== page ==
Film Review – Riddick



It seems that most of the best endings to films come from either high level artistic fare, or B-movies. In fact, most of my favorite endings are from movies that otherwise wouldn’t be so enjoyable if it were not for their fantastic finales. Beneath the Planet of the Apes, Escape from L.A., and, most recently, The Chronicles of Riddick, are a few that are most worth mentioning. All of them have an ending that makes you suddenly take notice of something you may have thought to dismiss come fade-to-black. At the end of Chronicles of Riddick, the titular character played by Vin Diesel turns the tides of fortune and, in effect, aligns himself with the mythic equivalent of space Conan—Conan being the fictional character created by Robert E. Howard and made famous on screen by Arnold Schwarzenegger. In Howard’s stories, Conan eventually becomes king by killing the king of Aquilonia on his throne and taking command of his kingdom. And Conan, like Riddick, was more often than not the anti-hero simply by circumstance and coincidence, often only saving the day in the process of saving himself.

So it is, then, that Riddick opens in the wake of the results of the ending of Chronicles, and finds the titular character stranded on a volatile planet, with no immediate clue given to the audience as to why. Instead, Riddick climbs his way from underneath a pile of rocks and starts on a trek that requires him to fight a lot of local creatures, and he befriends one of them. It’s a lot more like Edgar Rice Burroughs than it is Robert E. Howard, which is essentially the beginning place of where some things go wrong. The smartest thing Chronicles does is to leave us with a sharp cut-to-black ending as the surprise is revealed. In doing that, the movie creates a scenario so interesting it helps elevate the rest of the film that precedes it, and sparks a stronger desire to see what happens next. (Which, as an aside, is what I think is Vin Diesel’s magic; he now has not one, but two, franchises that should for all practicalities be dead, but instead each appear to be primed for extended lifetimes.) And that’s what leads us to the story shift, where instead of following the adventures of King Conan in space, we’re getting something closer to a combination of John Carter and Tarzan, complete with a moonlit, silhouetted, loin-cloth-clad Diesel atop a rock ledge.

Riddick Movie Still 1 Vin Diesel & Katee Sackhoff

As Riddick fights for survival against the planet’s animal inhabitants, we are given a brief, noir-like flashback to the events that brought him here, at which point the plot goes from Robinson Crusoe to a basic rehash of Pitch Black, where Diesel has to contend with both bounty hunters and vicious, deadly creatures in an attempt to escape the planet. It’s minimal and it’s fun, and it’s redundant, but for a reason. After the financial disappointment of Chronicles, the franchise was more or less considered dead; then Diesel received the rights to the character and franchise in an exchange for a cameo appearance in The Fast and the Furious: Tokyo Drift. At that point, the idea became to take the character back to his roots, i.e. Pitch Black, and reboot the franchise while staying true to story continuity. Unfortunately, that meant dumping what would’ve been the most exciting, or at least interesting, aspect of the potential story they had set up, because in effect it’s the world that director and writer David Twohy and Diesel created in Chronicles that was the movie’s biggest complaint, and what was blamed for its lack of success. Most felt the world building was unnecessary, over bloated, and a bit silly. I personally had fun with it, especially since it all reminded me of the old Hummanoids/Heavy Metal comics out of France that gave us imaginative and in-depth worlds from the minds of people like filmmaker Alejandro Jodorowsky and artist Jean “Moebius” Giraud.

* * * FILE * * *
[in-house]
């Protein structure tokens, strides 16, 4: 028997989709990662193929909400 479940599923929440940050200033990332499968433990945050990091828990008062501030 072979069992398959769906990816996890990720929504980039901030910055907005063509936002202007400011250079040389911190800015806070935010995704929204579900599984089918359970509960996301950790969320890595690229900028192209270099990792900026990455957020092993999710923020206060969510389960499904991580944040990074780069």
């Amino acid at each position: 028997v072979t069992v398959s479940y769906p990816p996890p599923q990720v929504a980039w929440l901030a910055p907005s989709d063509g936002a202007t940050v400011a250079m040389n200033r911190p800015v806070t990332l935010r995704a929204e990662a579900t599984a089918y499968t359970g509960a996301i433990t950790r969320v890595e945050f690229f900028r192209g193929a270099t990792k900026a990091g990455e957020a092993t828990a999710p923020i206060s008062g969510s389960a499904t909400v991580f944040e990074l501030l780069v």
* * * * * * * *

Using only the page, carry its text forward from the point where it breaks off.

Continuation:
Riddick Movie Still 2 Vin Diesel

Despite the shift in the story’s direction, there is a lot of fun to be had. It’s a return for Diesel to a role that basically gave him a career, and in turn gives him a chance to chew on and spit out ridiculous noir-tinged lines of dialogue and act all kinds of macho tough, including the offensive feat of wooing a lesbian (Katee Sackhoff‘s character Dahl), in what’s one of the other problems that glaringly sticks out. Early after Dahl’s introduction, we are given the unnecessary knowledge that she is a lesbian and won’t be touching any of the men that she’s surrounded by—that is, until Riddick shows up and starts spitting all sorts of game, intriguing her. Because you see, that’s how much of a man Riddick is: he can turn gay people straight.

As much as I make complaints and point out transgressions, they are, in effect, part of the film’s bizarre charm. This is B-move fare through and through, and with that has traditionally come a general sense of insensitivity and exploitation, not of the audience, but of genders and sex. Riddick fortunately doesn’t really have time for love, but the movie does its best to foreplay it up in lieu of it, and possibly makes allusions to it. The most fun is had when Riddick is let loose to be the mean talking, ass kicking anti-hero he was designed to be. A lot of time in the first act is spent with just Riddick and his sidekick pet as he rolls off voiceover quips about being down but not out. It’s all very much an admission of the movie’s genre, and while Riddick unleashed is somewhat seldom until the third act, it plays off in a go-for-the-throat embrace that basically says the film doesn’t care if it’s indulging too much in what it is. It’s simply going to be. And that’s where it succeeds in doing its job of entertaining you, regardless.


Benjamin Nason is a writer, film-maker and critic from the Pacific Northwest, where he lives with his cat Lulu.

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